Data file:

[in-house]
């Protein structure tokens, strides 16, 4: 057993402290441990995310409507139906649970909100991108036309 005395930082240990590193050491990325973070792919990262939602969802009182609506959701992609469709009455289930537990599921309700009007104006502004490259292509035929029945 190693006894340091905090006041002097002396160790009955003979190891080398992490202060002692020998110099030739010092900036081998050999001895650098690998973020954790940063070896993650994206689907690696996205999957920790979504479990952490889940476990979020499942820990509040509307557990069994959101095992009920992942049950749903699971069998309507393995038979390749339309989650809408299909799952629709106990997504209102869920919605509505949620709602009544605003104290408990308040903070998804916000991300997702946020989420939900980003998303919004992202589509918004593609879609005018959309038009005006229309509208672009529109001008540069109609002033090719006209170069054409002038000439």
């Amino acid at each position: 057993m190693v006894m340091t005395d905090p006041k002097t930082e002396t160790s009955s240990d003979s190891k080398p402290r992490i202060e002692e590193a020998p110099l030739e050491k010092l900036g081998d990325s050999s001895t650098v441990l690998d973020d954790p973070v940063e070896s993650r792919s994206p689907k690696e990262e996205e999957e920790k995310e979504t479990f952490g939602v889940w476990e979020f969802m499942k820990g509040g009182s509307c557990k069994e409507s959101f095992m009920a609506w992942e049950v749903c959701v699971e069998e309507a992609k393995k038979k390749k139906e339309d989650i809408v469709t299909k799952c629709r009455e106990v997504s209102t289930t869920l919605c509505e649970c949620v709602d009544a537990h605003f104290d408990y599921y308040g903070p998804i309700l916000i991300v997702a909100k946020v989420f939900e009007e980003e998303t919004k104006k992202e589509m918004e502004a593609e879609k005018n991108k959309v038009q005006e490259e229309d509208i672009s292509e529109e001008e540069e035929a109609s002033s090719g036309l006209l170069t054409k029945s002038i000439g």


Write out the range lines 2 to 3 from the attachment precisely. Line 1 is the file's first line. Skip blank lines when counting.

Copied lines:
């Protein structure tokens, strides 16, 4: 057993402290441990995310409507139906649970909100991108036309 005395930082240990590193050491990325973070792919990262939602969802009182609506959701992609469709009455289930537990599921309700009007104006502004490259292509035929029945 190693006894340091905090006041002097002396160790009955003979190891080398992490202060002692020998110099030739010092900036081998050999001895650098690998973020954790940063070896993650994206689907690696996205999957920790979504479990952490889940476990979020499942820990509040509307557990069994959101095992009920992942049950749903699971069998309507393995038979390749339309989650809408299909799952629709106990997504209102869920919605509505949620709602009544605003104290408990308040903070998804916000991300997702946020989420939900980003998303919004992202589509918004593609879609005018959309038009005006229309509208672009529109001008540069109609002033090719006209170069054409002038000439």
């Amino acid at each position: 057993m190693v006894m340091t005395d905090p006041k002097t930082e002396t160790s009955s240990d003979s190891k080398p402290r992490i202060e002692e590193a020998p110099l030739e050491k010092l900036g081998d990325s050999s001895t650098v441990l690998d973020d954790p973070v940063e070896s993650r792919s994206p689907k690696e990262e996205e999957e920790k995310e979504t479990f952490g939602v889940w476990e979020f969802m499942k820990g509040g009182s509307c557990k069994e409507s959101f095992m009920a609506w992942e049950v749903c959701v699971e069998e309507a992609k393995k038979k390749k139906e339309d989650i809408v469709t299909k799952c629709r009455e106990v997504s209102t289930t869920l919605c509505e649970c949620v709602d009544a537990h605003f104290d408990y599921y308040g903070p998804i309700l916000i991300v997702a909100k946020v989420f939900e009007e980003e998303t919004k104006k992202e589509m918004e502004a593609e879609k005018n991108k959309v038009q005006e490259e229309d509208i672009s292509e529109e001008e540069e035929a109609s002033s090719g036309l006209l170069t054409k029945s002038i000439g």